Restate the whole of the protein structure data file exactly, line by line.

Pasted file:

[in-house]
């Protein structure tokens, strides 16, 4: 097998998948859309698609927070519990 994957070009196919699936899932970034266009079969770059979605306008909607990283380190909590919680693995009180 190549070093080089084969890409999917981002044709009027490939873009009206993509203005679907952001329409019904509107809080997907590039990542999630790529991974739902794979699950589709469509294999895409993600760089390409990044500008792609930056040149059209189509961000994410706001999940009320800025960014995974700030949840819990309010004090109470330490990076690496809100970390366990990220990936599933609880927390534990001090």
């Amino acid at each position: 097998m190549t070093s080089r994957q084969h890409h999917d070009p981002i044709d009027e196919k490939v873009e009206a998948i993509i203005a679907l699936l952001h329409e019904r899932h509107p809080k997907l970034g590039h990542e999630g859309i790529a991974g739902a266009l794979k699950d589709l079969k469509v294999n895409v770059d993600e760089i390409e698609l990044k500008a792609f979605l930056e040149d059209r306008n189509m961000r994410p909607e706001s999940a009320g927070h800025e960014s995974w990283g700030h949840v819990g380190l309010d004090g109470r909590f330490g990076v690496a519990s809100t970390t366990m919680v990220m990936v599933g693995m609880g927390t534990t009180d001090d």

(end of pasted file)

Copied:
[in-house]
């Protein structure tokens, strides 16, 4: 097998998948859309698609927070519990 994957070009196919699936899932970034266009079969770059979605306008909607990283380190909590919680693995009180 190549070093080089084969890409999917981002044709009027490939873009009206993509203005679907952001329409019904509107809080997907590039990542999630790529991974739902794979699950589709469509294999895409993600760089390409990044500008792609930056040149059209189509961000994410706001999940009320800025960014995974700030949840819990309010004090109470330490990076690496809100970390366990990220990936599933609880927390534990001090």
């Amino acid at each position: 097998m190549t070093s080089r994957q084969h890409h999917d070009p981002i044709d009027e196919k490939v873009e009206a998948i993509i203005a679907l699936l952001h329409e019904r899932h509107p809080k997907l970034g590039h990542e999630g859309i790529a991974g739902a266009l794979k699950d589709l079969k469509v294999n895409v770059d993600e760089i390409e698609l990044k500008a792609f979605l930056e040149d059209r306008n189509m961000r994410p909607e706001s999940a009320g927070h800025e960014s995974w990283g700030h949840v819990g380190l309010d004090g109470r909590f330490g990076v690496a519990s809100t970390t366990m919680v990220m990936v599933g693995m609880g927390t534990t009180d001090d």